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Nvidia Corporation ( ; more commonly referred to as Nvidia, stylized as NVIDIA, or, due to their logo, nVIDIA) is an American technology company incorporated in and based in Santa Clara, . It designs graphics processing units (GPUs) for the gaming and professional markets, as well as system on a chip units (SoCs) for the and automotive market. Its primary GPU product line, labeled "", is in direct competition with Advanced Micro Devices' (AMD) "" products. Nvidia expanded its presence in the gaming industry with its handheld , and Shield Android TV.

Since 2014, Nvidia has shifted to become a platform company focused on four marketsgaming, professional visualization, data centers and auto. Nvidia is also now focused on artificial intelligence.

In addition to GPU manufacturing, Nvidia provides parallel processing capabilities to researchers and scientists that allow them to efficiently run high-performance applications. They are deployed in sites around the world. More recently, it has moved into the market, where it produces mobile processors for smartphones and tablets as well as vehicle navigation and entertainment systems. In addition to , its competitors include , and (e.g., because of , while Nvidia also licenses Arm's designs).


Company history
In the early 1990s, the three co-founders hypothesized that the proper direction for the next wave of computing would be accelerated or graphics based. They believed that this model of computing could solve problems that general-purpose computing fundamentally couldn't. They also observed that video games were some of the most computationally challenging problems, but would have incredibly high sales volume. With a capital of $40,000, the company was born. The company initially had no name and the co-founders named all their files NV, as in "next version". The need to incorporate the company prompted the co-founders to review all words with those two letters, leading them to "", the Latin word for "envy".


Founders and initial investment
Three people co-founded Nvidia in April 1993:

  • (CEO ), a Taiwanese American, previously director of CoreWare at and a designer at Advanced Micro Devices (AMD)
  • Chris Malachowsky, an electrical engineer who worked at
  • , previously a senior staff engineer and graphics chip designer at Sun Microsystems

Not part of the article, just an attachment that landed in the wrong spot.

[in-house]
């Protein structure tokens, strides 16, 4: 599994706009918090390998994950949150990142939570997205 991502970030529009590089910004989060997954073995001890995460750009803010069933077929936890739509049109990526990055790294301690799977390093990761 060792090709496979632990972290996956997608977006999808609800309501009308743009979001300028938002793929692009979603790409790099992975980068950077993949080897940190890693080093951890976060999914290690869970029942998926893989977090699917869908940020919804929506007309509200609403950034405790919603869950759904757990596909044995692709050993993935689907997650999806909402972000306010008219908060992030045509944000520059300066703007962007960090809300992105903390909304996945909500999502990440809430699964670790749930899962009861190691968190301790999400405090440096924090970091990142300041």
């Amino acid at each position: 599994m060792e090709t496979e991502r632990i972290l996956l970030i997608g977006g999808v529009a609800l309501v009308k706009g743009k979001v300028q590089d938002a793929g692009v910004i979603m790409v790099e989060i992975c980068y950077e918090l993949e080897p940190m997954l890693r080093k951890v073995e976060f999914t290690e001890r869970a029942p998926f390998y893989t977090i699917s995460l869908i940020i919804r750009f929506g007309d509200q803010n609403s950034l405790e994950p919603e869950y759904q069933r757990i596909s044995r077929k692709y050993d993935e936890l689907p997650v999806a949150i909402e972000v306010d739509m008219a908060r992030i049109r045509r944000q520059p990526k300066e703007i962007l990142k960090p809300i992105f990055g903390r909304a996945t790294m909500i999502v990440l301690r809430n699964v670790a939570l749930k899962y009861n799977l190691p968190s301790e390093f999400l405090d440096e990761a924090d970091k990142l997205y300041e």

The company received $20 million of venture capital funding from and others.


Major releases and acquisitions
The release of the in 1998 solidified Nvidia's reputation for developing capable graphics adapters. In late 1999, Nvidia released the GeForce 256 (NV10), most notably introducing on-board transformation and lighting (T&L) to consumer-level 3D hardware. Running at 120 MHz and featuring four pixel pipelines, it implemented advanced video acceleration, motion compensation and hardware sub-picture alpha blending. The GeForce outperformed existing products by a wide margin.

Due to the success of its products, Nvidia won the contract to develop the graphics hardware for 's Xbox game console, which earned Nvidia a $200 million advance. However, the project took many of its best engineers away from other projects. In the short term this did not matter, and the GeForce2 GTS shipped in the summer of 2000. In December 2000, Nvidia reached an agreement to acquire the intellectual assets of its one-time rival 3dfx, a pioneer in consumer 3D graphics technology leading the field from mid 1990s until 2000. The acquisition process was finalized in April 2002.

In July 2002, Nvidia acquired Exluna for an undisclosed sum. Exluna made software rendering tools and the personnel were merged into the Cg project.Because of the closed nature of the drivers, Nvidia video cards cannot deliver adequate features on some platforms and architectures given that the company only provides x86/x64 and ARMv7-A driver builds.58 As a result, support for 3D graphics acceleration In August 2003, Nvidia acquired MediaQ for approximately US$70 million. On April 22, 2004, Nvidia acquired iReady, also a provider of high performance TCP/IP and iSCSI offload . In December 2004, it was announced that Nvidia would assist with the design of the graphics processor (RSX) in the PlayStation 3 game console. In May 2005, Microsoft chose to license a design by ATI and to make its own manufacturing arrangements for the Xbox 360 graphics hardware, as had for the console (which succeeded the ATI-based Nintendo GameCube).

On December 14, 2005, Nvidia acquired ULI Electronics, which at the time supplied third-party southbridge parts for to , Nvidia's competitor. In March 2006, Nvidia acquired . In December 2006, Nvidia, along with its main rival in the graphics industry AMD (which had acquired ATI), received subpoenas from the U.S. Department of Justice regarding possible antitrust violations in the graphics card industry.